Today millions of people own an e-reader like Nook, Kindle, or iPad, and as a result more and more people are reading on a regular basis. There is something to be said for curling up with a good printed book, just the sensory experience of touching and smelling a real book, yet the lure of accessing so many titles on an e-reader cannot be denied. Just imagine all those books available on that one little device. Now people with sight issues can simply increase the font size to make reading easier.
Perhaps the most glaring characteristic of ebooks is their lower price. An ebook on Kindle is $9.99 instead of $26 for a hardback or $18.95 for a trade paperback. Ebooks with no overhead are simply cheaper and easier to produce. So far, author incomes have not suffered, because ebook royalty percentages are much higher than print royalties. However, the reduced customer price has vastly increased competition, and not just for authors bypassing the traditional agent-publisher route. Just to stay in the game, traditional publishers are busy producing ebooks as well.
HOW CAN I GET IN ON THIS?
Just google “How to publish on the web”, and you will turn up a number of do-it-yourself options. Here are the biggies:
Amazon Kindle Store = If you google “How to publish on Kindle”, you will learn that it is free, fast, and easy to upload your manuscript. Books self-published through Kindle Direct Publishing get a 70% royalty and are available for purchase on all Kindle devices. Amazon has ingeniously created an app that turns every iPad into a Kindle. Now apps are available for iPad, iPhone, iPod touch, PC, Mac, Blackberry, and Android-based devices. You can publish your books in English, German, French, Spanish, Portuguese, and Italian and specify pricing in US Dollars, Pounds Sterling, and Euros.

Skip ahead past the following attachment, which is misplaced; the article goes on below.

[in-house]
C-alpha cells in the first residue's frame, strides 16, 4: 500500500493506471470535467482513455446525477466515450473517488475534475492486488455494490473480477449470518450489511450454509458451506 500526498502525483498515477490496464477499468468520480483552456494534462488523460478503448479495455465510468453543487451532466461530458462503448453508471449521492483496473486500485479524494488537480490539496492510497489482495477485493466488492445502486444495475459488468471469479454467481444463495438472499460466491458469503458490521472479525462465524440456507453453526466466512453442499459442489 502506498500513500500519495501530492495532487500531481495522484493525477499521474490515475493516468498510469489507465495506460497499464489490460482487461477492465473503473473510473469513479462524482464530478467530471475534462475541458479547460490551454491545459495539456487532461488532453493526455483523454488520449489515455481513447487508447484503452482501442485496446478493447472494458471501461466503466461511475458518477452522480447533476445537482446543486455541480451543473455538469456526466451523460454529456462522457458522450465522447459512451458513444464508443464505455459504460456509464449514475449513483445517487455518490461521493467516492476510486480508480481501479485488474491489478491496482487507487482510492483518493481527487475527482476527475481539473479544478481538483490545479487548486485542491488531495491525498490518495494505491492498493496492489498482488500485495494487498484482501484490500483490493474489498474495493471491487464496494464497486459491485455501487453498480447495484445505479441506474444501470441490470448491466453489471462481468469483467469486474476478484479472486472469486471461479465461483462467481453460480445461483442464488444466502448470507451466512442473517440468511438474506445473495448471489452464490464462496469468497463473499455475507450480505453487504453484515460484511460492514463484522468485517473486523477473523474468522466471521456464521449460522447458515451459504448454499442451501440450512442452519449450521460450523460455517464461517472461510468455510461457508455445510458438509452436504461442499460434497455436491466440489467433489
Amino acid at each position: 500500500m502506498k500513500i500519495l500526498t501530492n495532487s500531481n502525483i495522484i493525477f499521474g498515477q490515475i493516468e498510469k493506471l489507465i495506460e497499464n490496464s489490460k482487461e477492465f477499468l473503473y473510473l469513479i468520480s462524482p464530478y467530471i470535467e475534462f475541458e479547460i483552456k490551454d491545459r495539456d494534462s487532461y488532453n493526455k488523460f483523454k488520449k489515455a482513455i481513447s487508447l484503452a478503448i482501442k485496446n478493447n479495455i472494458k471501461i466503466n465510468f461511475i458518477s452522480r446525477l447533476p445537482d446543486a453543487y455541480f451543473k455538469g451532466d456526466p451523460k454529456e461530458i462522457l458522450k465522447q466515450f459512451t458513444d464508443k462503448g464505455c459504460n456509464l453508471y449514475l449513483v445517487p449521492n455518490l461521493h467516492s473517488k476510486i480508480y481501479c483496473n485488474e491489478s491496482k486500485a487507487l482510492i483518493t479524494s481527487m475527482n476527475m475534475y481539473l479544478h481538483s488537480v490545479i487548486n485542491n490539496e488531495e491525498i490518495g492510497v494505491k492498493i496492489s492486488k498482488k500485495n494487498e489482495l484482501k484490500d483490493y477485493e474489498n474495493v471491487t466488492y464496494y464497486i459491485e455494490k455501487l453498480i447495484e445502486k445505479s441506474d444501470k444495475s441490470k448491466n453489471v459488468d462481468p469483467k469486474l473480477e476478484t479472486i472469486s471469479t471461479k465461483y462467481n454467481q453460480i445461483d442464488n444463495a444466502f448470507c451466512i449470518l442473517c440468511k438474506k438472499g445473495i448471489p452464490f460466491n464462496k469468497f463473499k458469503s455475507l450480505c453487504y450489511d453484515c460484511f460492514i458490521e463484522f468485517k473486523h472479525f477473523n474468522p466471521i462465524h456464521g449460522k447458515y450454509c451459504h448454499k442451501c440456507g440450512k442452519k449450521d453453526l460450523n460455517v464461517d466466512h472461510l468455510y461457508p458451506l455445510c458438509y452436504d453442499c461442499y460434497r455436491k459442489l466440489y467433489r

iBooks on Apple = Just google “How to publish an ibook to the Apple bookstore.” From what I can tell, the iBookstore is a little harder to get into without some special formatting program. But it can be done. Don’t get caught up on whether to go with Kindle or iPad … do both!
Barnes & Noble Nook = Google “How to publish on Nook” This summer Barnes and Noble set up their own publishers’ system for the Nook.
PLACES TO BE
As difficult as it is to attract casual sales from browsers in bookstores carrying 80,000 titles, digital takes that challenge to the Nth degree. Online our books are like a needle in a vast haystack. So it has become important for authors and groups of authors to build communities, clubs and affinity groups to survive. Your digital presence now determines your success or failure.
Website = All writers, whether published or not, should have an author’s website with plenty of links in and out. Your website is essentially your “calling card” to the publishing world and potential fans. There are several places you can get a cheap or free website.
Blogging = You can run a blog for free on WordPress.com or on various other sites. Interact with fans and connect with like-minded folk in your field or genre to market your writing.